COVID-19 put the world in a time machine and took it forward at least 10 years in the space of a few months which created the greatest disruption to education in more than a century, trend forecaster and best-selling author Michael McQueen will tell Queensland independent school leaders this week.
Mr McQueen said the home-learning period forced schools everywhere to change faster and more comprehensively than they had in the past 100 years.
“Schools that had done the hard work to thoughtfully and deliberately integrate technology into their operations and programs were able to hit the ground running when the pandemic forced a complete rethink of education,” he said.
“The challenge for education leaders and educators is not to go back to the way things were, but to grasp the opportunity to move forwards with what worked.”
Mr McQueen is among a thought-provoking line-up of speakers at the 2021 Independent Schools Queensland (ISQ) State Forum Celebrating Change on 17 June.
He will encourage school leaders to familiarise themselves with trends in artificial intelligence, robotics and machine learning, their impacts and future applications in classroom learning.
“We don’t want to see students using the most exciting technology everywhere else in their lives and go to school to use the old stuff,” he said.
“Schools don’t have to be at the cutting-edge, but they do have to be moving with the times to help their students gear up for a tech-saturated world. If they don’t the tech companies and app builders will be the ones doing it because it’s in their best interests.”
Mr McQueen said the COVID-19 disruption also reconfirmed the critical social and emotional anchor schools provided for particular groups of students.
“For some students, school is the only stable and predictable thing in their lives; it’s where they get breakfast, where there is routine, structure and adults who are safe and reliable,” he said.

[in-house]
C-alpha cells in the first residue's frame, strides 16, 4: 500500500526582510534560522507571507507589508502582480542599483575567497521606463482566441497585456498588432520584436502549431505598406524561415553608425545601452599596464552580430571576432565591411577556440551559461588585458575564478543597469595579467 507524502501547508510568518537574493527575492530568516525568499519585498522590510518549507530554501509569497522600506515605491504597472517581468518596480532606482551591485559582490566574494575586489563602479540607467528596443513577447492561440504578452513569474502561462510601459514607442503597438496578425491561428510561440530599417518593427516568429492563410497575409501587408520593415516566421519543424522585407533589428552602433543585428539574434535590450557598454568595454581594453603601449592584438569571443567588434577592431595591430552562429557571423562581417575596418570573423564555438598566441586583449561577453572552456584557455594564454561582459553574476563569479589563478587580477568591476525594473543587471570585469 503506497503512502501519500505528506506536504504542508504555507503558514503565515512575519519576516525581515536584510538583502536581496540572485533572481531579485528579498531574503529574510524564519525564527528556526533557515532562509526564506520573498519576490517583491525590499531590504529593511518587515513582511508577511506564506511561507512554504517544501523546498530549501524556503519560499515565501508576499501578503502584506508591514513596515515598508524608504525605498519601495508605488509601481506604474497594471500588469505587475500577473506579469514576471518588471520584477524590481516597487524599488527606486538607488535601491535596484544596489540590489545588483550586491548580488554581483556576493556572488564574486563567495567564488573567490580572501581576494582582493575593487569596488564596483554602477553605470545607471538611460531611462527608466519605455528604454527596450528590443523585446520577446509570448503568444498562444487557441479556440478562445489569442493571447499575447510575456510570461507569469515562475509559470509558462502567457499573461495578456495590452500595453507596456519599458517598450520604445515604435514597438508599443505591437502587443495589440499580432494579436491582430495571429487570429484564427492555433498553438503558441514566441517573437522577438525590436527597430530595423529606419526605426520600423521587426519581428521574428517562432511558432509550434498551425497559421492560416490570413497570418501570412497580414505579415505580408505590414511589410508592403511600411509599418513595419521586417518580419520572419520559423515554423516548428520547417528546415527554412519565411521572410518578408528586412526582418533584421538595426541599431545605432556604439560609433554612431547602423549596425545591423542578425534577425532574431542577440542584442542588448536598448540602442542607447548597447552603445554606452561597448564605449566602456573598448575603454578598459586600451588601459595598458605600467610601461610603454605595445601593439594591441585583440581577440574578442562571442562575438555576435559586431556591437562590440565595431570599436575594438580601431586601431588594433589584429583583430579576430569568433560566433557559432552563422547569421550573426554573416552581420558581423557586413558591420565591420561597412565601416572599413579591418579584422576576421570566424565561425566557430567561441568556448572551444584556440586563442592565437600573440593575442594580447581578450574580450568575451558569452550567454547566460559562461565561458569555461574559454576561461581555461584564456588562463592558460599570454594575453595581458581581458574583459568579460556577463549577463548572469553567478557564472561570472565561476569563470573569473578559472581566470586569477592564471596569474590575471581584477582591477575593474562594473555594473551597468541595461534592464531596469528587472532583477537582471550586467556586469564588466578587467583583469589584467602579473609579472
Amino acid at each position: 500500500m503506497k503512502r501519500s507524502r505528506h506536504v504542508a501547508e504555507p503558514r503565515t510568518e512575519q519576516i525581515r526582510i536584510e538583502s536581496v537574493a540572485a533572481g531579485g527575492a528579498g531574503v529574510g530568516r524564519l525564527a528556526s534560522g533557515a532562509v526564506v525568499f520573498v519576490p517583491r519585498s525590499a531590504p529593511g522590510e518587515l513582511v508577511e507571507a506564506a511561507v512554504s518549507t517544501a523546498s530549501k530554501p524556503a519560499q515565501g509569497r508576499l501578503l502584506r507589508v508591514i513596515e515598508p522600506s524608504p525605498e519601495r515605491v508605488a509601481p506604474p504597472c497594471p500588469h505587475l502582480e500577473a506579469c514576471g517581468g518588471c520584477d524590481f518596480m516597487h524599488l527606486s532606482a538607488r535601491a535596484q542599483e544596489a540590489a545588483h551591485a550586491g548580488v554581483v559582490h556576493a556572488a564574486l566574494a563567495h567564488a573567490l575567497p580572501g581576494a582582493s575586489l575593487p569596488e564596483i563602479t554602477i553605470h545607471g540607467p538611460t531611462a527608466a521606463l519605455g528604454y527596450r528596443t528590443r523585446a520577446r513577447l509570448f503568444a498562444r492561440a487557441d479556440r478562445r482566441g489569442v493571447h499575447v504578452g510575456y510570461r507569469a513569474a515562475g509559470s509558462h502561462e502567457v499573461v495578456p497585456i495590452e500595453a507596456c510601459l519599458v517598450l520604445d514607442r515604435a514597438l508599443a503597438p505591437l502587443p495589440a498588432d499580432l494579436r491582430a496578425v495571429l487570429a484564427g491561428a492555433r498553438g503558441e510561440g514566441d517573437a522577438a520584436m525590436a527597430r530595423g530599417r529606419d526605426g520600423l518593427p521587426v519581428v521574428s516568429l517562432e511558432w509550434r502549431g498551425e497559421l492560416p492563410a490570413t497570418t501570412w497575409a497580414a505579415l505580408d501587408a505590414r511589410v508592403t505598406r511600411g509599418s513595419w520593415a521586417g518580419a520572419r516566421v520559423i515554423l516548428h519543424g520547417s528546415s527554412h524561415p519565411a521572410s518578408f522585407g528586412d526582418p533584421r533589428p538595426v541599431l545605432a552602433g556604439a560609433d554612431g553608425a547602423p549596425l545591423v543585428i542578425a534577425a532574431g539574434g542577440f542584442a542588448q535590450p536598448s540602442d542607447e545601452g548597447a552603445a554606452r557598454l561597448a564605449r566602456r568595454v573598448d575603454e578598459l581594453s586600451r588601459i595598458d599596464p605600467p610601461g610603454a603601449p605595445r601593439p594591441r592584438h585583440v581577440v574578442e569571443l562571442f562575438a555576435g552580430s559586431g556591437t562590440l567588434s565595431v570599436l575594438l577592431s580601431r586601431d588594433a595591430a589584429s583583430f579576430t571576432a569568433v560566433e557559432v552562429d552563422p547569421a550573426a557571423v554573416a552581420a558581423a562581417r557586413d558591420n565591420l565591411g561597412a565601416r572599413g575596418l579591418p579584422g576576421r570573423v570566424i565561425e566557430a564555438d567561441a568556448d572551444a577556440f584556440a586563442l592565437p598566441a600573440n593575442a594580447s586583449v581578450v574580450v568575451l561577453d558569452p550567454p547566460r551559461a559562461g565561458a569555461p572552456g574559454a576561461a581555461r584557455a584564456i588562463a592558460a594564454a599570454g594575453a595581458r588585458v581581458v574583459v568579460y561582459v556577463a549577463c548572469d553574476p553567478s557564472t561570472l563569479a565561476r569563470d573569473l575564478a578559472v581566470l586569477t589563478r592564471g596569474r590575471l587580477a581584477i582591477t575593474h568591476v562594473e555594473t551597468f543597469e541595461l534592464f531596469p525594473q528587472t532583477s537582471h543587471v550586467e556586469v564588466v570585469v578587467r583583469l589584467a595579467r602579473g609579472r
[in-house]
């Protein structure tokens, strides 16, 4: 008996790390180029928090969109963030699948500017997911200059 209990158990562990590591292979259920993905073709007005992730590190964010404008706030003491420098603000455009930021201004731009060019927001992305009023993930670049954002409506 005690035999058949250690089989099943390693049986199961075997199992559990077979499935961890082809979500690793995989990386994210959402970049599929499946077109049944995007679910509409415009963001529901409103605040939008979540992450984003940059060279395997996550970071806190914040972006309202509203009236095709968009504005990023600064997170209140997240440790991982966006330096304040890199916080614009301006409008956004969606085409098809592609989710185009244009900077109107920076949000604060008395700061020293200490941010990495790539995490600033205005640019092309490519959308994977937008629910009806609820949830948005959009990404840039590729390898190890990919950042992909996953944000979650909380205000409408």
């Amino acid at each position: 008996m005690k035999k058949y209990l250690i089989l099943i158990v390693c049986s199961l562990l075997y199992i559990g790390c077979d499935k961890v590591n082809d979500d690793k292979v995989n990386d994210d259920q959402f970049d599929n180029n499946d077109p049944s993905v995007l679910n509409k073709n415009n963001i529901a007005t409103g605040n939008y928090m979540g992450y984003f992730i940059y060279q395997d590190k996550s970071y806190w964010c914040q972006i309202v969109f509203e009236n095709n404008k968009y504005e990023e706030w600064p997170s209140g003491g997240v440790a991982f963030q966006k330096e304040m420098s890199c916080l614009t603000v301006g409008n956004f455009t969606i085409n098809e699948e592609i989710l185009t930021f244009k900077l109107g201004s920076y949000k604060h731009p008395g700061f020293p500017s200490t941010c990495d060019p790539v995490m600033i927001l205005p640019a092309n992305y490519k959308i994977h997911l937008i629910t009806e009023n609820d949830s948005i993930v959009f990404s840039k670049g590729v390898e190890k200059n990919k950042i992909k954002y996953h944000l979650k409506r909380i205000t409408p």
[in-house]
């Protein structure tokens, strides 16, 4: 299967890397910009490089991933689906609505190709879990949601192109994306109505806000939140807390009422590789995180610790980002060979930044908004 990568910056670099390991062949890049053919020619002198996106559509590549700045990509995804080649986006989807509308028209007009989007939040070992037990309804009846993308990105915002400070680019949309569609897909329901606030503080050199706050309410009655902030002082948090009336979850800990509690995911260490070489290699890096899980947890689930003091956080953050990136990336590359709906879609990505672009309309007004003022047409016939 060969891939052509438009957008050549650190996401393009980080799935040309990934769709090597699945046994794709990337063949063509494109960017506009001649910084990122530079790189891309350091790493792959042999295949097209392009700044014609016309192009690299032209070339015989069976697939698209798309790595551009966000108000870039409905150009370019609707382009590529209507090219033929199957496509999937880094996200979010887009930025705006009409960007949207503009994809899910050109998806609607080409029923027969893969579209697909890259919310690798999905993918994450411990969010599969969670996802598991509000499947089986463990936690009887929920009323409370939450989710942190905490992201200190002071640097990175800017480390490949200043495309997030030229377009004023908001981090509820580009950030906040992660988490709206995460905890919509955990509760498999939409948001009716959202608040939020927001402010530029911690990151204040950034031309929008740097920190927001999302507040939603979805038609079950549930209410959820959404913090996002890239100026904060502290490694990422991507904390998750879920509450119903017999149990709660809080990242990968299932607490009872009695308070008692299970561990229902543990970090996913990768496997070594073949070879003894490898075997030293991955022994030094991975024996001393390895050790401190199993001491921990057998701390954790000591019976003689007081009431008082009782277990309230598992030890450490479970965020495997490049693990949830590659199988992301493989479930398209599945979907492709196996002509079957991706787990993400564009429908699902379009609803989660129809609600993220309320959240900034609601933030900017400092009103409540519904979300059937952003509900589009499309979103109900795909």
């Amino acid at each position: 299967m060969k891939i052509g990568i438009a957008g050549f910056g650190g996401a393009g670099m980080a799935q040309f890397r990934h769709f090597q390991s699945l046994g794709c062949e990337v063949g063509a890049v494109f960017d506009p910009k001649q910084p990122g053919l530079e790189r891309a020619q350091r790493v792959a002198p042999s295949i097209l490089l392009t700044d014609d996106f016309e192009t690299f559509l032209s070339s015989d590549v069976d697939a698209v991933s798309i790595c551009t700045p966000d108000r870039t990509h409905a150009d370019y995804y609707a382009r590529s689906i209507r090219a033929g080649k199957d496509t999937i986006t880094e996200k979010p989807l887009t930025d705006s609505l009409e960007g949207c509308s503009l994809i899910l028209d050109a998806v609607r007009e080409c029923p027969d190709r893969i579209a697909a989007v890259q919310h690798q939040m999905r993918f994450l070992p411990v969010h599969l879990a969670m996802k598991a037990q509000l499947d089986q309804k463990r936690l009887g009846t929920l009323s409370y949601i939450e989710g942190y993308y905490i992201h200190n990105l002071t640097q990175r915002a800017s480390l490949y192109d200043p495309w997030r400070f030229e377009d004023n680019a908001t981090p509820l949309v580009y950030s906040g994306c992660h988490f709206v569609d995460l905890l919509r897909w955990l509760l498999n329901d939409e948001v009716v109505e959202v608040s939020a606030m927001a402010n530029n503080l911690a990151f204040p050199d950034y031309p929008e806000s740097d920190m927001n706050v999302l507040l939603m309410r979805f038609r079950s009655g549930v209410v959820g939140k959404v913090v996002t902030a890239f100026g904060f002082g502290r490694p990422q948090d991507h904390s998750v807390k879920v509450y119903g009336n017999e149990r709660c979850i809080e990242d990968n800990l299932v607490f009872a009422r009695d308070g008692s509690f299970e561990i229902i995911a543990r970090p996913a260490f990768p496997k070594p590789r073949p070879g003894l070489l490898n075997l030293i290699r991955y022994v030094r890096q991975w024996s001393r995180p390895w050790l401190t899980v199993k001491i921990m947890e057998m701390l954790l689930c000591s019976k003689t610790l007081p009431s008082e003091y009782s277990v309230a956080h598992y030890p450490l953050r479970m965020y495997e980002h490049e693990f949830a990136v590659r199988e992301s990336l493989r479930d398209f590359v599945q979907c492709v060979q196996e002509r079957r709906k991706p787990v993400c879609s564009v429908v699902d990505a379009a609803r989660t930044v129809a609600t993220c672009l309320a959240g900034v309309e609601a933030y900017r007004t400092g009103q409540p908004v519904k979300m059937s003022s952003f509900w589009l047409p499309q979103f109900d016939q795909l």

“We didn’t realise how valuable this role was until it wasn’t there.”
Mr McQueen will also talk about the importance of schools and parents sharing a common and agreed approach to building student tenacity and resilience and the benefits of forging partnerships between schools and other services such as policing and health.
ISQ Executive Director David Robertson said the past 18 months had been as enlightening as they had been challenging for schools and their leaders.
“Parental confidence in Queensland’s independent schooling sector and the quality of their learning and wellbeing programs is stronger than ever with sector enrolments growing by 4.5% between August 2019 and 2020. Indicative data shows student numbers lifted again at the start of 2021 by about 5% compared to the start of the 2020 school year,” Mr Robertson said.
The 2021 ISQ State Forum Celebrating Change will be held at the Brisbane Convention and Exhibition Centre on 17 June. Queensland independent school leadership teams and school board representatives can register for the forum here. Seats are limited.
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